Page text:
Wadada Leo Smith (b. 1941, Leland, Mississippi) is a trumpeter, multi-instrumentalist, composer, and ardent proponent of Creative Music. A member of the AACM (Association for the Advancement of Creative Music) for over five decades, Smith was a cofounder of the Creative Construction Company and Creative Improvisors Orchestra, has taught at Creative Music Studio as well as Bard College and Cal Arts, and in 1971 founded Kabell Records to release his solo debut Creative Music – 1. Rejecting improvisation as understood within the energy field of jazz music, Smith has pursued a more systemic, thematic method for manifesting the creative process. His Ankhrasmation Symbolic Language—which combines the Egyptian word for “vital life force” (“Ankh”), the Amharic word for “head” or “father” (“Ras”), and a universal word for mother (“Ma”)—is a system of graphic notation first realized in 1967 which demands an openness and engagement inextricable from Smith’s spiritual understanding of radical democratic politics. Its consideration of each performer as an autonomous creative unit proliferates the otherwise central conception of creative dominance, valorizing individual expressive voices as simultaneously independent and non-reactive elements of a “divine life force.” The consequent music bears Smith’s signature use of space and silence, elemental in its graciously unfolding gestures. Smith has lent his playful, dry, penetrating tone to sessions with a who’s who of creative and free music, including Cecil Taylor, Don Cherry, Joseph Jarman, Ikue Mori, Derek Bailey, Jeanne Lee, Charlie Haden, Carla Bley, and Marion Brown for the esteemed FMP, Tzadik, Black Saint, and ECM labels. His recent projects have been overt in their sociopolitical leanings, with Cosmic Music focusing on “the issues of borders, refugees, and immigrants,” Tabligh “[dealing] with the issue of the way people look at Islamic ideas and people in Islam” and Ten Freedom Summers taking a panoramic look at the Civil Rights movement with pieces dedicated to Emmet Till, Rosa Parks, and Thurgood Marshall.
Pheeroan akLaff (b. 1955) is a jazz drummer and regular collaborator of Smith’s who has appeared on 9 of his recordings, including 1979’s Spirit Catcher and 2012’s Ten Freedom Summers. Born and raised in Detroit to parents who gave their seven children music lessons, akLaff was given the opportunity to study with Randall Hicks and “Pistol” Allen before a mentorship with multi-instrumentalist and arranger Travis Biggs led to his first recording session, for soul singer Emanual Lasky’s “Remember Me Always.” He cut his teeth playing jazz alongside musicians of the Strata collective before moving to New Haven, where he served as a member of Smith’s New Dalta Ahkri. The inspired polyrhythms and chanting of his 1979 solo debut for percussion and voice House Of Spirit: Mirth remains a sought-after document of creative music by collectors and was excerpted by Soul Jazz Records for their Freedom, Rhythm & Sound compilation of revolutionary jazz. akLaff has additionally led the Double Duo ensemble with Rashied Ali, been a member of Air, and worked with Cecil Taylor, Sonny Sharrock, Amiri Baraka, Amina Claudine Myers, Mario Pavone, Andrew Hill, and countless other jazz music luminaries. He currently teaches at Wesleyan University and in 2005 founded Seed Artists, a non-profit organization that uses creative music to bridge gaps between generations and cultures, promote community involvement, and expand musical education among schoolchildren.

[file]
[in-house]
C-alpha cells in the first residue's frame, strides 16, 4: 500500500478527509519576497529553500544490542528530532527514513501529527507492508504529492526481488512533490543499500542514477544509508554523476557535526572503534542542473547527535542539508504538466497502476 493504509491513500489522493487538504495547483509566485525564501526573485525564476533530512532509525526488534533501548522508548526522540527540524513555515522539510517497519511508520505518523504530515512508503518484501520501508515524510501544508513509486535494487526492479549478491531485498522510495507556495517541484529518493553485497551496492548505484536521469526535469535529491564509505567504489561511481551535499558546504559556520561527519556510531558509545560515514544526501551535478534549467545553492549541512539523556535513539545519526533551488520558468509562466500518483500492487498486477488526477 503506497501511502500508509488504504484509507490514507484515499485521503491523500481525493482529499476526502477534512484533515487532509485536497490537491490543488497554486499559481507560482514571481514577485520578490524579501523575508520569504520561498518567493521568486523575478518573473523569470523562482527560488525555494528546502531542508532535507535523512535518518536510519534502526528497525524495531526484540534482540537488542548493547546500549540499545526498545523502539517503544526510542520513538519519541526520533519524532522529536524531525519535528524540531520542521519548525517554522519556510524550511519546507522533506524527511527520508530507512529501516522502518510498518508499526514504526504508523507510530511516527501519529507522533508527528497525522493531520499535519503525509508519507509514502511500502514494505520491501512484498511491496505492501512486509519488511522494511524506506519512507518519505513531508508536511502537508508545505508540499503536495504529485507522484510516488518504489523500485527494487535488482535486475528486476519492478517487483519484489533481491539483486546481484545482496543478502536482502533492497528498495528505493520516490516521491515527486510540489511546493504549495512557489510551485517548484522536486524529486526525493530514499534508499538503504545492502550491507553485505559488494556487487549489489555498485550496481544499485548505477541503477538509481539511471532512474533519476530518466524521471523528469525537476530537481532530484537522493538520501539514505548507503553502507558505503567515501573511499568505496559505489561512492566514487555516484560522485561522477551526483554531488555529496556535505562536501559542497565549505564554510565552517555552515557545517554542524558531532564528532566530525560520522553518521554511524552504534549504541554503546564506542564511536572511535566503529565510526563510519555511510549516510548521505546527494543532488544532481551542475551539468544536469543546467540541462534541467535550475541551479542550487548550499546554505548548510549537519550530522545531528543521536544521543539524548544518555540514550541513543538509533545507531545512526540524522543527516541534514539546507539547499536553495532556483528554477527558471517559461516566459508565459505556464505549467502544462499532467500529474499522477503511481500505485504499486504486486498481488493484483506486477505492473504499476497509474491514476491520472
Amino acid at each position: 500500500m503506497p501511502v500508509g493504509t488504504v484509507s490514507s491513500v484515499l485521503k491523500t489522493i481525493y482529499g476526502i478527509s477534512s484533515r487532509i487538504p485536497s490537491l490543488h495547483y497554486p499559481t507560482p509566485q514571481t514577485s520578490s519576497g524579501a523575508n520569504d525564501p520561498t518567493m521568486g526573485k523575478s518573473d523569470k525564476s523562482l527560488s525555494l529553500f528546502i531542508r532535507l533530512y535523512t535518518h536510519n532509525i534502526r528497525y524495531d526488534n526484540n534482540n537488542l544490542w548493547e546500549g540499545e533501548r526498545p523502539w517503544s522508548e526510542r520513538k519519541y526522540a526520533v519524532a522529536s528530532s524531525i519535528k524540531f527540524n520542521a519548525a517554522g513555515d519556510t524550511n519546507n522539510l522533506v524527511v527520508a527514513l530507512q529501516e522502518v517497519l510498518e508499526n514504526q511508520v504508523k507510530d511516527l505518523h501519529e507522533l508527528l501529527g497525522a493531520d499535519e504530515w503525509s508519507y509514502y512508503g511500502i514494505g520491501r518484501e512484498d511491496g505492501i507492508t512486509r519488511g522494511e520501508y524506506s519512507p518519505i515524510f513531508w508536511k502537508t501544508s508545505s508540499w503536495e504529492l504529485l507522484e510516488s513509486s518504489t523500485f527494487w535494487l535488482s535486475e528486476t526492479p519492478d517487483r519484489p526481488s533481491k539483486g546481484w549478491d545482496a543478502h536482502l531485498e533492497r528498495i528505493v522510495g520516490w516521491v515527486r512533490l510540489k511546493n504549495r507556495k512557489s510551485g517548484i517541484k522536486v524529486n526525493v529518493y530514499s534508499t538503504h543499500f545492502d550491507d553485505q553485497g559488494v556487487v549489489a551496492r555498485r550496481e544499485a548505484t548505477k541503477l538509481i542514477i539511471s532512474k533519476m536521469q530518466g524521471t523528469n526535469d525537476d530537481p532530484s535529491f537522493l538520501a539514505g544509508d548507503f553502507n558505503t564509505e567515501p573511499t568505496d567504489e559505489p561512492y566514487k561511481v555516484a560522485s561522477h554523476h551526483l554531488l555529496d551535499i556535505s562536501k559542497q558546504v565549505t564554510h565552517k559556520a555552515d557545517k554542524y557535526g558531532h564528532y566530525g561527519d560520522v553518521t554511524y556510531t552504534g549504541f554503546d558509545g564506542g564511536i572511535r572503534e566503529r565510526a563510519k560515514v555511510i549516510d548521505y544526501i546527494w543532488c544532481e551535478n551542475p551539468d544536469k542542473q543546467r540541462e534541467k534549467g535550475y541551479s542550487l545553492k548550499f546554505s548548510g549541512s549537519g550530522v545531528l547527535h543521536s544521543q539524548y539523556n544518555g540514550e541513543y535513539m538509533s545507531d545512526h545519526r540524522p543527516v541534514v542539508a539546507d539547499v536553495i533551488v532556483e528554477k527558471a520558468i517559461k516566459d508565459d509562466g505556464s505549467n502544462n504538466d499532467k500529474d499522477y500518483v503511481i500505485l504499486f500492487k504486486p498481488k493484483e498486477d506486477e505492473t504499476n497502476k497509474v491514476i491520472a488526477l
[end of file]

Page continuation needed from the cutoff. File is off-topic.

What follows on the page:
Akira Sakata & Chikamorachi
Akira Sakata (b. 1945) is a veteran Japanese free jazz alto saxophonist as well as a marine biologist, television and film actor, and writer. Sakata entered the international stage as a member of the explosive Yamashita Yosuke Trio from 1972 to 1979 before striking out on his own as a leader and creating a heterogeneous body of work that has touched on electronic music, pop, and Japanese folk, including sessions for Enja Records and three LPs for the now coveted Better Days label. He has lent the swagger of his blistering reed phrasing to collaborations with the likes of Last Exit, Jimmy Lyons, Hamid Drake, Keiji Haino, Peter Brötzmann, Hijokaidan, Urban Sax, and Charles Hayward, but his performances can also distinguished by his idiosyncratic use of his voice. 2001’s Fishermans.com, Sakata’s ode to folksongs of the sea, finds him alternating between sultry alto lines and possessed vocal ululation, its dark mutant funk featuring no less than legendary fusion-era Miles Davis guitarist Pete Cosey in his first recorded session since his 1983 contribution to Herbie Hancock’s Future Shock. Continuing the immaculate pedigree of his collaborations, Sakata in 2005 began performing with Chikamorachi, the agile duo of drummer Chris Corsano and bassist Darin Gray, marking a fruitful return to his incendiary free jazz roots. Occasionally expanded by contributions by Jim O’Rourke, Min Tanaka, Merzbow, or Keiji Haino, the trio has cut 6 records to date, including 2018’s Proton Pump.
There are three steps at the main theater entrance, with a (non-ADA compliant) ramp at the loading area which can be used when needed. Brooklyn Music School is located two blocks away from the Fulton St G stop, three blocks away from the Lafayette Avenue AC stop, and three blocks away from the Atlantic Av – Barclays Ctr 2345BDNQRW stop. There are three steps at the main theater entrance, with a (non-ADA compliant) ramp at the loading area which can be used when needed. Please write at least three days before the event and we will make every effort to accommodate you.
Photo by Dawid Laskowski